Post-traumatic stress disorder (PTSD) and mental health issues are common in first responders across the board. They deal with traumatic situations at work almost daily, without much time to navigate how they feel about it. Many police services work odd shifts, long shifts, double shifts, and sometimes even triple shifts in order to keep their short-staffed services working to serve people. This on top of seeing traumatic events while on the job adds up to what is called “moral injury.” Find out more about what this is and why it is so important to provide support for first responders.
Stigma is a big reason why first responders don’t reach out to ask for help. The hero perspective that people have of police, firefighters, and other first responders saving lives is not true-to-life. Emergency services and supervisors hold high standards, along with public scrutiny, which makes it hard to feel like heroic work is being done. The problem often lies in thinking they have to maintain a heroic stance in their jobs when they are simply doing the best job they can. In their own minds and hearts, when they don’t live up to these standards, they feel like a failure at work.
This can lead to mental health issues that exacerbate the hero’s stigma. At another level, veterans who cannot meet the demands of the job might feel they are unacceptable. If they cannot keep their whole platoon safe and one dies or is injured, they feel the injury, too. The shame and stigma can sometimes be too much. The level of stigma comes from the service itself. Letting go and releasing some of the stigmas can be a large part of moving into recovery from the pain of dealing with a moral, physical, and emotional injury.
Filling shifts with workers who are exhausted can be a daunting task. When people ask off from work or want to take a vacation, their comrades have to step in. Other members often get frustrated when they don’t get holidays off they want, work more overtime, or feel they are not able to rest as much as needed before yet another shift comes along. Short-staffing of workers in first responder work is common, yet challenging. Feeling totally exhausted makes it difficult to work those long shifts. This makes them more vulnerable to things like depression, anxiety, and feeling the effects of their work wearing them down over time. Exhaustion manifests as many things and it can be difficult to work through it without taking an extended amount of time off to cope.
Symptoms of Moral Injury
One focus of addressing moral injury in first responders is to recognize the symptoms. Operational stress injuries (OSIs) contain moral injury as one component of how first responders experience the burden of suffering. The moral injury affects a person’s entire being. A moral injury might be something done that was right but it was not something a person wishes they had done.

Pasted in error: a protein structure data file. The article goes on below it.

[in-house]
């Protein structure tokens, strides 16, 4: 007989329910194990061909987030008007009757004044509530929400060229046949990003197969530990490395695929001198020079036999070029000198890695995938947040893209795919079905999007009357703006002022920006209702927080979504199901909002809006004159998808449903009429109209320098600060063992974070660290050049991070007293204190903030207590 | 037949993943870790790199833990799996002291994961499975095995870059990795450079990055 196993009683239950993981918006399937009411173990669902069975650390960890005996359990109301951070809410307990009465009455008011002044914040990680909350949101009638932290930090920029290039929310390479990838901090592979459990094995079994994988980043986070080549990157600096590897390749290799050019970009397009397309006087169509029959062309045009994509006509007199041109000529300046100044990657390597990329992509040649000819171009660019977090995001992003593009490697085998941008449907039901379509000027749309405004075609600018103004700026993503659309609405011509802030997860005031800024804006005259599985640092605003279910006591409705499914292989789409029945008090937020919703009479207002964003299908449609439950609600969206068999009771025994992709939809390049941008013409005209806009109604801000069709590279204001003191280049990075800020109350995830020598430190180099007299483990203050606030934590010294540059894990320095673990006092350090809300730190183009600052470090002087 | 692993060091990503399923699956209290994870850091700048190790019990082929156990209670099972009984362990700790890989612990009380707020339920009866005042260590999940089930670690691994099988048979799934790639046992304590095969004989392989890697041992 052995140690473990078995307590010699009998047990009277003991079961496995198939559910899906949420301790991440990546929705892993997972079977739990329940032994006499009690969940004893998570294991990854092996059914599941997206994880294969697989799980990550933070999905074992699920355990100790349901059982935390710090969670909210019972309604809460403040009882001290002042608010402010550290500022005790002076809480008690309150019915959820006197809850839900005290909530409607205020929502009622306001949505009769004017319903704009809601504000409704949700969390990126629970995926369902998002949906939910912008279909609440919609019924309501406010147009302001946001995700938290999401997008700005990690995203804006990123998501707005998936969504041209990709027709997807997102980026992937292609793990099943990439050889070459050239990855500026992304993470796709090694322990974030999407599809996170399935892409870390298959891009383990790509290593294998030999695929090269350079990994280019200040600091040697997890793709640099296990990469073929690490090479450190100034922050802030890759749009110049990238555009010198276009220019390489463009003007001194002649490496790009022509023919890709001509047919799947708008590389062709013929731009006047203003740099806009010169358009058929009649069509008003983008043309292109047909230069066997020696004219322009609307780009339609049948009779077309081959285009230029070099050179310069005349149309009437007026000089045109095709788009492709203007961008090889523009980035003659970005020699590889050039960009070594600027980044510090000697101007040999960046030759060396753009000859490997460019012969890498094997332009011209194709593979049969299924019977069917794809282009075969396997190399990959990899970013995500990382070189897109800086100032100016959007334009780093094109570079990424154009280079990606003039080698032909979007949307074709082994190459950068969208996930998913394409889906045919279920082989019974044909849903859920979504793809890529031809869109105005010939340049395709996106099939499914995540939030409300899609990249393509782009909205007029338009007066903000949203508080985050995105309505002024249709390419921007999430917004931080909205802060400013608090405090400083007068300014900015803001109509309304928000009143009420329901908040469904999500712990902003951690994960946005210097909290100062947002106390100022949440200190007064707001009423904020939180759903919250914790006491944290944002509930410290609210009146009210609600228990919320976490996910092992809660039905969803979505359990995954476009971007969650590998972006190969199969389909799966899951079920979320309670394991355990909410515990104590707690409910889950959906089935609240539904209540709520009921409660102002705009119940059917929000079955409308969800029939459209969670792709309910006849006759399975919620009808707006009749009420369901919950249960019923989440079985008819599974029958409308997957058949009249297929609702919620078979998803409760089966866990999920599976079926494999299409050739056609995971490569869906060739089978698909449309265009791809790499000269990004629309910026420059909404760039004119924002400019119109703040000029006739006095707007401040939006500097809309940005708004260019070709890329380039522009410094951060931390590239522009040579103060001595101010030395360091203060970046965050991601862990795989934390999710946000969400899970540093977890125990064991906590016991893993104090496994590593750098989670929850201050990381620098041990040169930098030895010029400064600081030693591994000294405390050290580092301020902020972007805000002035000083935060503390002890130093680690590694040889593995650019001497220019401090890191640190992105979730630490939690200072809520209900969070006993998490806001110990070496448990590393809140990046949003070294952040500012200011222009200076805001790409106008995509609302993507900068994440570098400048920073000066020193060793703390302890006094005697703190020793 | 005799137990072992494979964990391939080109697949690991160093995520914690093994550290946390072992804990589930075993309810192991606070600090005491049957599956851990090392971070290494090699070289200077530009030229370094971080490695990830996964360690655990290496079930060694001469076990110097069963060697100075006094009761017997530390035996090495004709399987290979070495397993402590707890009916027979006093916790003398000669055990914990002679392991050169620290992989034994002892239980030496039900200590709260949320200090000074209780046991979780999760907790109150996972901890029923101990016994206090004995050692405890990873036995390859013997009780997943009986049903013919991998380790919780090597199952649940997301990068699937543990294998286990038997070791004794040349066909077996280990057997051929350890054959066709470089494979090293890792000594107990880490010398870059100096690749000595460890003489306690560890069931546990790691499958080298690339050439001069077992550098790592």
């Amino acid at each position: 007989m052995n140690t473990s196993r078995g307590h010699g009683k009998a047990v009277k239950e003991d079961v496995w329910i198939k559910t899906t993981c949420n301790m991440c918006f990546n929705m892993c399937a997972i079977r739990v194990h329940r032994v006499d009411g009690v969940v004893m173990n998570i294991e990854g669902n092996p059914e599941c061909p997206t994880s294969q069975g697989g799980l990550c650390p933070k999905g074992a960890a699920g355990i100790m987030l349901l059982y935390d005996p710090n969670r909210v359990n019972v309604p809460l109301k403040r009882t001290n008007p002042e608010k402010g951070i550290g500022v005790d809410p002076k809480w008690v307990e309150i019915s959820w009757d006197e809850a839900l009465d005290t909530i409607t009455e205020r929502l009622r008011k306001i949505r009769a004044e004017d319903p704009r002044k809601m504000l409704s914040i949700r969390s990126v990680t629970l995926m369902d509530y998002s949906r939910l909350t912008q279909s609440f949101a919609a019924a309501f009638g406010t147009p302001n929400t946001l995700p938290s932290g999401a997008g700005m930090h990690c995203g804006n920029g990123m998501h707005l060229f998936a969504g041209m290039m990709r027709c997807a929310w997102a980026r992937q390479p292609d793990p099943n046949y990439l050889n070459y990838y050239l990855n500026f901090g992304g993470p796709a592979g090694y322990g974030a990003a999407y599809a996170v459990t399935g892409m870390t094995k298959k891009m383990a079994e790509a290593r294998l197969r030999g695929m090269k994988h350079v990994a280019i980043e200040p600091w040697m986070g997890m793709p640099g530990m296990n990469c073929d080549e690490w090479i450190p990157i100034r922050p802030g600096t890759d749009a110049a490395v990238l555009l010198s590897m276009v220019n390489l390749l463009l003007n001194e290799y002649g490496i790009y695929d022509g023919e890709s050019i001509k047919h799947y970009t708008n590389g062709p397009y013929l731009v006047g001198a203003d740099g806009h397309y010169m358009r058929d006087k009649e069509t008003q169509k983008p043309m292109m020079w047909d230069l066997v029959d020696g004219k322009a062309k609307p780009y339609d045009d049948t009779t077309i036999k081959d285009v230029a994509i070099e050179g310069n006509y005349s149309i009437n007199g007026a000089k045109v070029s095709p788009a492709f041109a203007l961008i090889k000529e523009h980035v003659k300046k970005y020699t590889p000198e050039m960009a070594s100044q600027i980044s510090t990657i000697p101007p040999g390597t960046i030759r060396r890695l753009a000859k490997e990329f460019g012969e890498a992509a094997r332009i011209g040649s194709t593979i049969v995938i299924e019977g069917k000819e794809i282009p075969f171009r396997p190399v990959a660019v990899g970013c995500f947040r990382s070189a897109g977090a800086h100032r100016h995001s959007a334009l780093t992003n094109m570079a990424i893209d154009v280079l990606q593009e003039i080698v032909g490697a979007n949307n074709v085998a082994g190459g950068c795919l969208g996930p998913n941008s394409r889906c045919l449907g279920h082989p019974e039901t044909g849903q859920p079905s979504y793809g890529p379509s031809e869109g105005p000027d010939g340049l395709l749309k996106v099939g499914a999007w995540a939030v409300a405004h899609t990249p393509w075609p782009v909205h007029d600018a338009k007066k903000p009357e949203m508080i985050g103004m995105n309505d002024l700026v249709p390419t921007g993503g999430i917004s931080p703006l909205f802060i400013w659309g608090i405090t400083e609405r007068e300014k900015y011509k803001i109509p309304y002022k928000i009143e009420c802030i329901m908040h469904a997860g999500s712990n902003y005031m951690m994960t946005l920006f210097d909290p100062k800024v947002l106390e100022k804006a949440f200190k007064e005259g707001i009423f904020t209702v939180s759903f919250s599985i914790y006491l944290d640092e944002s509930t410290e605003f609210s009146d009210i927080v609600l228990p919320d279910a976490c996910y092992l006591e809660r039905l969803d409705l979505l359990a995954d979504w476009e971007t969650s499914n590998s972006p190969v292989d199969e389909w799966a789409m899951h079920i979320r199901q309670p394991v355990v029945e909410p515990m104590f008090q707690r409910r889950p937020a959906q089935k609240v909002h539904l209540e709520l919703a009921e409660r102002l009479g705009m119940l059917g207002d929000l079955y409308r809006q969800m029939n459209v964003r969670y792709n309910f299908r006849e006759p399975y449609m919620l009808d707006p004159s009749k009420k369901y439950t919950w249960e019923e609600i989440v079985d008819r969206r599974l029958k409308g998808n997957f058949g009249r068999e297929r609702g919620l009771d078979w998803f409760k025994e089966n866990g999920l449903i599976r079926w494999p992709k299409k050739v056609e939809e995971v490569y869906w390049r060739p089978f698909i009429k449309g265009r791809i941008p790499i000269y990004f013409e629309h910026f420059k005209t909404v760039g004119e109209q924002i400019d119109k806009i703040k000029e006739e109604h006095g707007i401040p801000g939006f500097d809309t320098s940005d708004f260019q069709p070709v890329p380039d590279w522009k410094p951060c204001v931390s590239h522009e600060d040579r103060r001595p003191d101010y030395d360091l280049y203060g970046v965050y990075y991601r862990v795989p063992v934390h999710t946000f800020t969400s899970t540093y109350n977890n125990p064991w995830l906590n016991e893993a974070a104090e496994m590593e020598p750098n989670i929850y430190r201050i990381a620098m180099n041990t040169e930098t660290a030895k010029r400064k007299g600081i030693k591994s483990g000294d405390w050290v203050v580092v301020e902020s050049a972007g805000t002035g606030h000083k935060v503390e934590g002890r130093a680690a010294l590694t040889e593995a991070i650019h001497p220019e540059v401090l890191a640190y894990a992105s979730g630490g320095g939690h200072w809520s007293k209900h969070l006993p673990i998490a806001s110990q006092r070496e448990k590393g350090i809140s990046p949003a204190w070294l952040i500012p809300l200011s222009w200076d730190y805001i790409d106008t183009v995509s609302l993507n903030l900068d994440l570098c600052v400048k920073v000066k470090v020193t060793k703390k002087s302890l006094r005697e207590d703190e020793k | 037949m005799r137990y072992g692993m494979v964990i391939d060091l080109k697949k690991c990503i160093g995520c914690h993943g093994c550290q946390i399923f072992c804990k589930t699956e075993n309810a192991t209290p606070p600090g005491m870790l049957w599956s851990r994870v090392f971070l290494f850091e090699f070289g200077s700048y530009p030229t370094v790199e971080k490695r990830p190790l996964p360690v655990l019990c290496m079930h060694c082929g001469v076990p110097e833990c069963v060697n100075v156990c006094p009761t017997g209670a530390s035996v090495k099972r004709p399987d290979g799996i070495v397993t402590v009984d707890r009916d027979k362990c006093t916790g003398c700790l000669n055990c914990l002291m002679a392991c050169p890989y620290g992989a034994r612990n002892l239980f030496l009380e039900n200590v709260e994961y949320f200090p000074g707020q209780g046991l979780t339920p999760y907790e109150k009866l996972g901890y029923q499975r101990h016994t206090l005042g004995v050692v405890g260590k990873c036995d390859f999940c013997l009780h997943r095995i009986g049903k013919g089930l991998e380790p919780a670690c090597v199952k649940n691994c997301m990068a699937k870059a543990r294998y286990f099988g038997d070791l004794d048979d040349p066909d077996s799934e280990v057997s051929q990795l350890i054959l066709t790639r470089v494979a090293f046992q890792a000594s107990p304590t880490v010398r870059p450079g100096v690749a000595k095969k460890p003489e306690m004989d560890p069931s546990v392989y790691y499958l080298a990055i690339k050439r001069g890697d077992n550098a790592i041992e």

It may also be something witnessed that was morally wrong. The loss, injury, or witnessing of this act can disrupt a person’s feelings about their moral values and beliefs. Any standard that is not met can set the stage for moral injury. Some of the symptoms a person may experience can include:
- Shame and guilt
- Overwhelming sadness
- Feeling the place they served may not take care of them as much as
- they hoped
- Feeling like a failure
- Scapegoating feeling
- Feelings of being unfairly being punished
- Feelings of betrayal or injustice
- Inability to sleep at night (insomnia)
Hope for Healing
Acknowledging the reality of moral injury is the first step. The mental and emotional costs of war and trauma from working on the front lines are very real and often not spoken about. Research on moral injury is not as widespread as that of PTSD or other similar health conditions. Trauma and the severity of it can co-occur with moral injury, making it even more challenging to deal with. Treating PTSD will not treat the moral injury but it can help alleviate symptoms to support their healing journey.
Resources for treating moral injury usually come with working out the incidents and figuring out where the person feels most injured. Treatment of moral injury is usually defined as looking at one’s beliefs and values now and helping them come to terms with what they experienced as best they can. Confronting moral injury includes talk therapy, dialogue with religious and spiritual advisors, art, writing, gathering with others who understand, and working with counselors to deal with their feelings.
Alternatives like equine therapy can also be helpful. Breaking the silence around moral injury is the starting point. It comes from talking about the issues at hand and dealing with it in a way that helps the person cope with the injury and find healing. They may never be able to recover and heal fully but they can learn to integrate experiences into who they are now so they can find freedom from the challenges they faced in the past and move forward into a better future.
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